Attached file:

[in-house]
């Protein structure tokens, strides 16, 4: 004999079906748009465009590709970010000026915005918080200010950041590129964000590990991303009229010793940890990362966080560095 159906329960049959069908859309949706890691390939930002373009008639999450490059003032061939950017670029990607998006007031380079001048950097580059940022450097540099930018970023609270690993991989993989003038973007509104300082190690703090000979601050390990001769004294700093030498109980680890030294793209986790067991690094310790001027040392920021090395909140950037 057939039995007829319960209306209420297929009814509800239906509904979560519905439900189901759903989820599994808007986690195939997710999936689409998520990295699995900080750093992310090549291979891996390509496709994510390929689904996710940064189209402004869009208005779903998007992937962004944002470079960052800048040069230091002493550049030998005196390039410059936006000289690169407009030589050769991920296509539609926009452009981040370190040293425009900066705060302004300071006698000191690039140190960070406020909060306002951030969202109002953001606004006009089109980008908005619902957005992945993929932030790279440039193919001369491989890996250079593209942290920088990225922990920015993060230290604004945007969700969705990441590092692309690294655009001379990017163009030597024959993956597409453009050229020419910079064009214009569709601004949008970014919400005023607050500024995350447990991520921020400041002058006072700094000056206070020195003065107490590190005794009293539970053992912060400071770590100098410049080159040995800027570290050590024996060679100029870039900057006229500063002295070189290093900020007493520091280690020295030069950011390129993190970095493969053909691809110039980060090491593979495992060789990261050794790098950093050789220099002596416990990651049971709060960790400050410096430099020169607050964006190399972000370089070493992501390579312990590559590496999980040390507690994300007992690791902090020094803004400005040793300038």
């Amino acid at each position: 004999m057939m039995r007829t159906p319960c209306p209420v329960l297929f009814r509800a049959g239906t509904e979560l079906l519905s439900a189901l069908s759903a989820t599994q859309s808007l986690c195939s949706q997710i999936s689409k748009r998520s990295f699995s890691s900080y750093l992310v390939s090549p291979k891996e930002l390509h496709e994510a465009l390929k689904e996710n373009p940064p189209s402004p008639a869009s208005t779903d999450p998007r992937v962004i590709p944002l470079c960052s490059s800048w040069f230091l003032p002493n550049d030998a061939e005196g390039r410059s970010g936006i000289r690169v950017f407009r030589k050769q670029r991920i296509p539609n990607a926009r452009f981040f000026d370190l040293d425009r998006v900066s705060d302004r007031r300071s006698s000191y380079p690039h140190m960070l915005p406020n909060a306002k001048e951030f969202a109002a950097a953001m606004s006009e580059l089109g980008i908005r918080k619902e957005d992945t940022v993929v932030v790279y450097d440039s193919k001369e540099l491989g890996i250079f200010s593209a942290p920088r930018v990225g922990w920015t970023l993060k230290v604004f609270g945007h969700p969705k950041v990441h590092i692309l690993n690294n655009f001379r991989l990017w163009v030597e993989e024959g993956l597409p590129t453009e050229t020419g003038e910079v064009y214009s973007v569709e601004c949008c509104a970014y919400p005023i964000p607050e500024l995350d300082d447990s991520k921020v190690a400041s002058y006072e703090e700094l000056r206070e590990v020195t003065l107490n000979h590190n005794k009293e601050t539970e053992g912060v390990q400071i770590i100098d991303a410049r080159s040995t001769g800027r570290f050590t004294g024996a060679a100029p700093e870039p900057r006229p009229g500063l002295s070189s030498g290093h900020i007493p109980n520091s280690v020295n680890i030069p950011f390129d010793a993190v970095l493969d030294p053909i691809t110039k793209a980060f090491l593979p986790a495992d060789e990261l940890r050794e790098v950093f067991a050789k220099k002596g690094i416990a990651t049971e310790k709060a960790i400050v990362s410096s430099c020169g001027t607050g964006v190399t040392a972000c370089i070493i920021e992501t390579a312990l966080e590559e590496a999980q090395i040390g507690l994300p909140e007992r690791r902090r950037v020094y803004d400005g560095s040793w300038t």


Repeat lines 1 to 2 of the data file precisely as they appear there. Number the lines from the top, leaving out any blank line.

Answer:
[in-house]
């Protein structure tokens, strides 16, 4: 004999079906748009465009590709970010000026915005918080200010950041590129964000590990991303009229010793940890990362966080560095 159906329960049959069908859309949706890691390939930002373009008639999450490059003032061939950017670029990607998006007031380079001048950097580059940022450097540099930018970023609270690993991989993989003038973007509104300082190690703090000979601050390990001769004294700093030498109980680890030294793209986790067991690094310790001027040392920021090395909140950037 057939039995007829319960209306209420297929009814509800239906509904979560519905439900189901759903989820599994808007986690195939997710999936689409998520990295699995900080750093992310090549291979891996390509496709994510390929689904996710940064189209402004869009208005779903998007992937962004944002470079960052800048040069230091002493550049030998005196390039410059936006000289690169407009030589050769991920296509539609926009452009981040370190040293425009900066705060302004300071006698000191690039140190960070406020909060306002951030969202109002953001606004006009089109980008908005619902957005992945993929932030790279440039193919001369491989890996250079593209942290920088990225922990920015993060230290604004945007969700969705990441590092692309690294655009001379990017163009030597024959993956597409453009050229020419910079064009214009569709601004949008970014919400005023607050500024995350447990991520921020400041002058006072700094000056206070020195003065107490590190005794009293539970053992912060400071770590100098410049080159040995800027570290050590024996060679100029870039900057006229500063002295070189290093900020007493520091280690020295030069950011390129993190970095493969053909691809110039980060090491593979495992060789990261050794790098950093050789220099002596416990990651049971709060960790400050410096430099020169607050964006190399972000370089070493992501390579312990590559590496999980040390507690994300007992690791902090020094803004400005040793300038």